Dutch museum exhibit with Beyonce raises tempers in Egypt

The museum said there had been a "commotion about this exhibition, because it shows Egyptian culture through the eyes of artists with African roots."

Jul 21, 2023 - 16:36
Dutch museum exhibit with Beyonce raises tempers in Egypt
A visitor look on next to hiphop albums and sculptures displayed at the exhibition « Kemet Egypt in hip-hop, jazz, soul & funk » of the Dutch National Museum of Antiquities (Rijksmuseum van Oudheden) in Leiden.

LEIDEN - In a Dutch museum the sound of hip-hop blares out next to sarcophagi and statues, in what curators say is an attempt to show the influence of ancient Egypt on black musicians.

A photo of superstar Beyonce dressed as Queen Nefertiti sits next to ancient busts, while a video of Rihanna channels Egyptian styles.

What appears to be a pharaoh's golden mask turns out to be a modern sculpture based on the cover of an album by the rapper Nas.

But the "Kemet" exhibition at Leiden's Rijksmuseum van Oudheden (National Museum of Antiquities) has enraged Egypt, which has reportedly banned the museum's archaeologists from a dig at a key site.

Egypt's antiquities service said the museum is "falsifying history" with its "Afrocentric" approach, which seeks to appropriate Egyptian culture, Dutch media reported.

The museum said it had meanwhile been hit with comments on social media that were "racist or offensive in nature" after the row blew up in Egypt.

And so what was meant to be an empowering celebration of "Egypt in hip-hop, jazz, soul and funk" has instead become a culture war.


With a small handful of visitors inspecting the exhibits on a quiet weekday morning, the canalside museum in a Dutch university town doesn't exactly look like a battlefield.

There are walls of album covers showing the influence of ancient Egypt by artists including Tina Turner, Earth Wind and Fire and Miles Davis, and a special interactive video installation.

One visitor said the reaction to the "informative" exhibition was overblown.

"This doesn't make any sense to me and they're just sort of being too sensitive or trying to score political points maybe... Nothing to me was shocking," said Daniel Voshart, 37, a filmmaker and artist from Canada.

"There were music videos that were already made and it's not like the Dutch government paid Beyonce to become you know, Egyptian."

Museum director Wim Weijland was quoted by the Dutch newspaper NRC as saying that Egypt's reaction was "unseemly".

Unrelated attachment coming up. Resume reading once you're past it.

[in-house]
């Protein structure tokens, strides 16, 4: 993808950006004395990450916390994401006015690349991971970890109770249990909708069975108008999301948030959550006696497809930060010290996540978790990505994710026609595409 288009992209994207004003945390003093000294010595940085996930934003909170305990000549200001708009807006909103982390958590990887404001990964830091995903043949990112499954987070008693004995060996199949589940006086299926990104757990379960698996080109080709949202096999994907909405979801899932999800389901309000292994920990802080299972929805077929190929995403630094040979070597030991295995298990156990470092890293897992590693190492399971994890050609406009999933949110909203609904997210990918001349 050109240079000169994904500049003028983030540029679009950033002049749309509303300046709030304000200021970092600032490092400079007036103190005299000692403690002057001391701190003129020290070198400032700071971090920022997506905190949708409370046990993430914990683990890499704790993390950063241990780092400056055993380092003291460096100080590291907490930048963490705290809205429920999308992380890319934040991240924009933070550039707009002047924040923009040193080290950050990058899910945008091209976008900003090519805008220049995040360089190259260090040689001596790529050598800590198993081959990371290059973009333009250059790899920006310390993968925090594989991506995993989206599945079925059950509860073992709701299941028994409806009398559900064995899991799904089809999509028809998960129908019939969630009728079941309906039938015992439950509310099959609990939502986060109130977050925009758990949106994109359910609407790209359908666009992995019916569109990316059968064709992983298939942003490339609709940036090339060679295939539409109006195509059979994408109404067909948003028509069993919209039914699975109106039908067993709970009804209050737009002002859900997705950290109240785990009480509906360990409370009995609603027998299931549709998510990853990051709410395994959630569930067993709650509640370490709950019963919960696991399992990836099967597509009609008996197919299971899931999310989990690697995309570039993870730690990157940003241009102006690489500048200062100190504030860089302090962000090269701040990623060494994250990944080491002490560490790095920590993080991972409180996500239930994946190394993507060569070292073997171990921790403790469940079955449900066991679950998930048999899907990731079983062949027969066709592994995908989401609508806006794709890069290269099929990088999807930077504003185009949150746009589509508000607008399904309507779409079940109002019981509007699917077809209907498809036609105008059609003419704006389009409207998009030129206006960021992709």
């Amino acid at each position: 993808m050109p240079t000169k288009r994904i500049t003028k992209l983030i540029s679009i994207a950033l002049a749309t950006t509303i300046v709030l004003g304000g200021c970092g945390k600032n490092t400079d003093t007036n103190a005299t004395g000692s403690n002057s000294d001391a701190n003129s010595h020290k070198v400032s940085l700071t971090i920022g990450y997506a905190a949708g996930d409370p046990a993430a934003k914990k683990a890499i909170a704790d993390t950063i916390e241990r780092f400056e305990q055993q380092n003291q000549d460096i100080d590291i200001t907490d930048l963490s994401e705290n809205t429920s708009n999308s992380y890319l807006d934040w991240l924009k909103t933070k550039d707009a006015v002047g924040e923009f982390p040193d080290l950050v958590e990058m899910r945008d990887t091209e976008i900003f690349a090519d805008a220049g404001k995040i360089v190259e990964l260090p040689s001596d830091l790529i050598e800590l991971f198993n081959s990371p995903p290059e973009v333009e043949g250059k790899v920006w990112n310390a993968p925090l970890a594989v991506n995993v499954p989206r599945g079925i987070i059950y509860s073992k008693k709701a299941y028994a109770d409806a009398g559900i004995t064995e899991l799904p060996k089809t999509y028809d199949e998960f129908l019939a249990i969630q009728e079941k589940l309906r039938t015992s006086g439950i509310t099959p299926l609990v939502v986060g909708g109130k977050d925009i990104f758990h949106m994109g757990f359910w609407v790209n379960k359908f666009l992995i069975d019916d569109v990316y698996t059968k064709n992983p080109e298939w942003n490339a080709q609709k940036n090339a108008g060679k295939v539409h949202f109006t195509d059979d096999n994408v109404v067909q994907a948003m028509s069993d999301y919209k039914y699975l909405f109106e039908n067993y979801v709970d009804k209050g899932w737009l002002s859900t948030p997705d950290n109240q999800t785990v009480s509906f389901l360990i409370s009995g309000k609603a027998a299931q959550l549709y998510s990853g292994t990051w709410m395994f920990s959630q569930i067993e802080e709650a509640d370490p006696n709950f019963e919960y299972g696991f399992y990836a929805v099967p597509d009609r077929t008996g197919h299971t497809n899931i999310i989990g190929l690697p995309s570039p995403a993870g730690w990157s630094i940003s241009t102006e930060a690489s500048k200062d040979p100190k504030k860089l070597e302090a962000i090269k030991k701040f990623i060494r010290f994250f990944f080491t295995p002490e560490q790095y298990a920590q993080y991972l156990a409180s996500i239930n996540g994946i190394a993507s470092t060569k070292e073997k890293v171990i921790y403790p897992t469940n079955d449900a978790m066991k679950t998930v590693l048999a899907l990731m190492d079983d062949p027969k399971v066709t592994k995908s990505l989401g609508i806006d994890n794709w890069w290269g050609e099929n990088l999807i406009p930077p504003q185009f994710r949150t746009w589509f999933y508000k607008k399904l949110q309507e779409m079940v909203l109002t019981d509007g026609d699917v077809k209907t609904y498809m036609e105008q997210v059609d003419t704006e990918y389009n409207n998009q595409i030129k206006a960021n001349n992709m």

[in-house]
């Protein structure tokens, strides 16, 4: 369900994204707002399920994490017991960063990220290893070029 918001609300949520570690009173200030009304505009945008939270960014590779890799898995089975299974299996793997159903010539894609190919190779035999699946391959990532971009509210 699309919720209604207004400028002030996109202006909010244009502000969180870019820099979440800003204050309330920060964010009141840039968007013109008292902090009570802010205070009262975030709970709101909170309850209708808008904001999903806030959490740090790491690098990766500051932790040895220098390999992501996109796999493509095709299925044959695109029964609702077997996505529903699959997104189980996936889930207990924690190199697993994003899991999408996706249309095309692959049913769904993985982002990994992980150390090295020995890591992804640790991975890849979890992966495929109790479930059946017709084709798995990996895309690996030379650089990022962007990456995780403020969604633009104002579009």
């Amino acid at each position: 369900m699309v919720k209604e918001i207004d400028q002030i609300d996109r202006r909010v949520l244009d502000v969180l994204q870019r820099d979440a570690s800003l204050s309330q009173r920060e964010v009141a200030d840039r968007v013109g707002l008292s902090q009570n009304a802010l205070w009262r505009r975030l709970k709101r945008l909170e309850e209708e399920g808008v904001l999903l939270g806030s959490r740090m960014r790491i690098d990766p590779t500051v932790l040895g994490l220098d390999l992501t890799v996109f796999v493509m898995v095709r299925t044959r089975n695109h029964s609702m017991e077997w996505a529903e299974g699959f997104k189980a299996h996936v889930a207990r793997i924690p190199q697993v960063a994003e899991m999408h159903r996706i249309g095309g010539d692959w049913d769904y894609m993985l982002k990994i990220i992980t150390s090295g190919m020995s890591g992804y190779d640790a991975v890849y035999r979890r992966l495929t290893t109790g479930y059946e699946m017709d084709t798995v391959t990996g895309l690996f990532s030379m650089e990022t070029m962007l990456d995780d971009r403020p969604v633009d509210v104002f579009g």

The museum declined to comment on the dispute when contacted by AFP, instead pointing to a special section on its website.

The museum said there had been a "commotion about this exhibition, because it shows Egyptian culture through the eyes of artists with African roots."

The exhibition had two aims, it added -- to "show and understand the depiction of ancient Egypt and the messages in music by black artists" and to "show what scientific, Egyptological research can tell us about ancient Egypt and Nubia."

The curator of the exhibition, Daniel Soliman, is himself half Egyptian and a huge music fan, sources at the museum said.


The Dutch exhibition, which opened in late April and runs until September, appeared to walk into a already-brewing row in Egypt over a Netflix docudrama about Cleopatra.

Egyptian pundits and officials were up in arms in April after Netflix streamed a production depicting the ancient queen as black, and insisted she had lighter skin.

The Rijksmuseum's musical showcase was subsequently hit by similar criticisms of rewriting history.

Egyptian authorities then banned the museum's archaeologists from the necropolis at Saqqara, south of Cairo, NRC said.

Staff at the museum were shocked as they have been active for nearly five decades at the vast burial site, a UNESCO World Heritage site, and are currently leading an excavation there.

"It's not just a story about whether the museum is getting the Egyptian identity right or wrong," Ali Hamdan, an assistant professor at the University of Amsterdam specialising in political geography, told AFP.

"This is a story about two different projects to make sense of Ancient Egypt. One is a... cultural project by this museum, and another is a political project by the Egyptian state."

Hamdan added that "your average Egyptian would describe themselves as Arab first maybe Egyptian second", while their relationship with Africa was "complicated".

Egyptian Tourism and Antquities authorities could not be reached for comment.